Eventually, we included and reviewed 12 RCTs for our pooled analysis.[6–17] Four among them were of high quality (Jadad score ≥3).[7,9,11,17] The baseline characteristics of the patients in the 12 trials were similar and the NYHA cardiac functions of the patients enrolled in these RCTs were graded >2 before treatment (Supplementary Table 1, http://links.lww.com/MD/C727). Recommended dosage of Qishenyiqi in these patients was 0.5 g once orally, 3 times daily. Treatment with Qishenyiqi plus routine Western drugs could provide a better curative effect on cardiac function than routine Western drugs alone. Qishenyiqi therapy significantly increased NYHA functional class compared with control group (odds ratio [OR] 2.97, 95% confidence interval [CI] 1.86–4.75, P < .001) without significant heterogeneity (χ2 = 3.59, I2 = 0%, P = .83). There were significant heterogeneity in terms of left ventricular ejection fraction (LVEF) (χ2 = 1756.27, I2 = 99%, P < .001), cardiac index (χ2 = 26.48, I2 = 92%, P < .001), BNP (χ2 = 2423.45, I2 = 100%, P < .001), and 6MWT (χ2 = 37.17, I2 = 87%, P < .001), thus the random effects model was applied to compare Qishenyiqi combined with routine Western drugs and routine therapy alone for these endpoints. Qishenyiqi significantly increased LVEF (%) (WMD 6.05, 95% CI 0.94–11.16, P = .02), cardiac index (L min−1 m−2) (WMD 0.71, 95% CI 0.17–1.25, P = .01), 6MWT (m) (WMD 65.83, 95% CI 44.35–87.30, P < .001), and lowered BNP (pg/mL) (WMD −155.38, 95% CI −290.07 to –20.68, P = .02) as compared with routine therapy alone (Table 1). Moreover, Nfs0.05 in terms of each of the outcomes above was higher than the number of studies in the respective analysis, indicating a low risk of publication bias. In addition, we conducted subgroup analysis according to LVEF. The heterogeneity among trials was explained in part by the variability in primary diseases and treatment courses (Table 2).

Table 1

Table 1

Table 2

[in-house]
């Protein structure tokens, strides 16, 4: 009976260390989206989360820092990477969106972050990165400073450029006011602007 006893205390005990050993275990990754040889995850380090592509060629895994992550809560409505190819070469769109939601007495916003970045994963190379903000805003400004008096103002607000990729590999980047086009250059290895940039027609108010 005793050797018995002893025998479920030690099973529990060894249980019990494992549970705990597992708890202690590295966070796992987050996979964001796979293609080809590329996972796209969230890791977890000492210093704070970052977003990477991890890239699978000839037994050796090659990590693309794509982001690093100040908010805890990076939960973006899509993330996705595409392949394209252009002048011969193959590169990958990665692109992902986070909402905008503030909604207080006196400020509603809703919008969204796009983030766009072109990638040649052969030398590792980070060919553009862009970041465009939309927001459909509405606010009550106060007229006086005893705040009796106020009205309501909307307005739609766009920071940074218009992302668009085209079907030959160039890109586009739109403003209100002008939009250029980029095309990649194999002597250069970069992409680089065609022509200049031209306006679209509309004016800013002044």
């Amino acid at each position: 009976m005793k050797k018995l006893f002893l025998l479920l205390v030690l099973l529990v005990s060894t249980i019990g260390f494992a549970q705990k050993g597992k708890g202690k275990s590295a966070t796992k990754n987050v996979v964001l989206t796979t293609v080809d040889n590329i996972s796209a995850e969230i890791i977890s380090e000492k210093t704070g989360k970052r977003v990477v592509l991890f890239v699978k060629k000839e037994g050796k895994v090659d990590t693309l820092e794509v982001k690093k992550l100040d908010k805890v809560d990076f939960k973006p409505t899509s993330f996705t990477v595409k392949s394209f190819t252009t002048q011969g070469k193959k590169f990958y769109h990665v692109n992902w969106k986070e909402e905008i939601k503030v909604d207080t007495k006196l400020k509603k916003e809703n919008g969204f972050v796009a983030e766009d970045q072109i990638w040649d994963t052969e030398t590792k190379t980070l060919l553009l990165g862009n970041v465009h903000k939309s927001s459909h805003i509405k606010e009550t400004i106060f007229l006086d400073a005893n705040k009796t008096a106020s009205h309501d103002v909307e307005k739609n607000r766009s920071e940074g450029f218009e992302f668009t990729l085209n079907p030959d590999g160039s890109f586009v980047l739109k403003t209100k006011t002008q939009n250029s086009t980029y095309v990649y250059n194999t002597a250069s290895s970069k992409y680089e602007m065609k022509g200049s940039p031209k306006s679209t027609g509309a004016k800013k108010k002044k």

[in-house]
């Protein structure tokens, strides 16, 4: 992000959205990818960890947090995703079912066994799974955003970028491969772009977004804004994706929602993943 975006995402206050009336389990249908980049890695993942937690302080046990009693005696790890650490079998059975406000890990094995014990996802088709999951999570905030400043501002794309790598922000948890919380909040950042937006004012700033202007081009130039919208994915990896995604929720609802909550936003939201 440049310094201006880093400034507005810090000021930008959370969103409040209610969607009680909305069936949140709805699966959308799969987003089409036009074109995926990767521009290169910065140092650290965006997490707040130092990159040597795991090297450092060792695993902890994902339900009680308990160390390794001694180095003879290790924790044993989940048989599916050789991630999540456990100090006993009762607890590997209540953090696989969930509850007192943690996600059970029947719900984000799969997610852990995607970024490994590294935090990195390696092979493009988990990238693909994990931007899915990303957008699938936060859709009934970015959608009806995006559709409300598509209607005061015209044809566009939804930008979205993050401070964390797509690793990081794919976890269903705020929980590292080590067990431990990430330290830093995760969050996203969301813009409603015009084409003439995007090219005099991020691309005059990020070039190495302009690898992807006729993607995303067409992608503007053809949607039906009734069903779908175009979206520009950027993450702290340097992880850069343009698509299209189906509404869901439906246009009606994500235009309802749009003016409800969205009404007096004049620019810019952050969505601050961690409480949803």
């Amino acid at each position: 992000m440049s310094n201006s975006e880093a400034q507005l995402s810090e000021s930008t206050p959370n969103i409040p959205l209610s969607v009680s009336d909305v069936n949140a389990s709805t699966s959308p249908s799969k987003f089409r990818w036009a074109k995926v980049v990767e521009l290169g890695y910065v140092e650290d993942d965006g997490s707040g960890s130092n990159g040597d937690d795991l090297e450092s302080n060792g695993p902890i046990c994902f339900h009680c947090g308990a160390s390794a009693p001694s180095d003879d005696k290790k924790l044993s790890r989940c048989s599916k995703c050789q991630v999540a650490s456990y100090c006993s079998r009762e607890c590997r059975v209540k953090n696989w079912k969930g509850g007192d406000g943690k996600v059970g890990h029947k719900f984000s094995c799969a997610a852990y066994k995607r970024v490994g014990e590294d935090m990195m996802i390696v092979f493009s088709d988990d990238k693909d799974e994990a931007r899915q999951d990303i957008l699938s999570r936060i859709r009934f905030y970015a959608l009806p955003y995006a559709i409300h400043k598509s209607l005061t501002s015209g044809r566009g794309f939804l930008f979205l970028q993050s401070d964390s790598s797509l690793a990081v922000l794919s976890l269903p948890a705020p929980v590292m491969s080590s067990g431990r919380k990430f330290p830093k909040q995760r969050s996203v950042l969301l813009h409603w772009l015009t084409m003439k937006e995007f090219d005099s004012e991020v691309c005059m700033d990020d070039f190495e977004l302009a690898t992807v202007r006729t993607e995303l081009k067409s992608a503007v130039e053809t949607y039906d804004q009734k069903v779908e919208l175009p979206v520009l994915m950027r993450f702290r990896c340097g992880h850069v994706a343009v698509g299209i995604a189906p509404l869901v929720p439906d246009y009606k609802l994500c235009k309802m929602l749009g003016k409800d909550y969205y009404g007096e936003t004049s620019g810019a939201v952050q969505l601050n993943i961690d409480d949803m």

Table 2

Left ventricular end-diastolic dimension (LVEDD) and end-systolic dimension (LVESD) were selected as indices of left ventricular remodeling. Treatment with Qishenyiqi dripping pill significantly reduced LVEDD (mm) compared with control group (WMD −2.00, 95% CI −2.90 to −1.10, P < .001). Random effects model was used in this analysis as heterogeneity existed among studies (χ2 = 8.27, I2 = 76%, P = .02). Moreover, Qishenyiqi therapy significantly reduced LVESD (mm) compared with control group (WMD −1.71, 95% CI −2.27 to −1.15, P < .001) without significant heterogeneity (χ2 = 0.38, I2 = 0%, P = .54). Nfs0.05 for LVEDD and LVESD was calculated to be 136.76 and 83.48, respectively, demonstrating a negligible publication bias (Table 1).

All the included RCTs reported that neither obvious drug-related adverse reactions (such as headache, gastrointestinal discomfort, and arrhythmia) nor abnormal inspection results (hepatic and renal function, blood, urine and stool routine tests, and electrocardiogram examination) were observed in patients treated with TCM, which suggested that Qishenyiqi had a fairly good safety.

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4 Discussion

To further explore the efficacy of Qishenyiqi dripping pills in CHF patients, our study investigated both the overall and sub-grouped analysis divided by primary diseases and treatment course. Significant association was found between taking Qishenyiqi dripping pills and heart-function improvements in CHF patients. Unknown high heterogeneity of LVEF might reflect the opinion of pathogenesis of CHF: its treatment is affected by a variety of underlying causes.[18]

Most RCTs included in those literature about Qishenyiqi's effects on cardiac function and ventricular remodeling were carried out before 2014 with relatively low quality. We have searched most recent publications of RCTs, only Jadad scale scored ≥2 were selected and analyzed, and totally 12 RCTs with more rigorous designs were included in this study.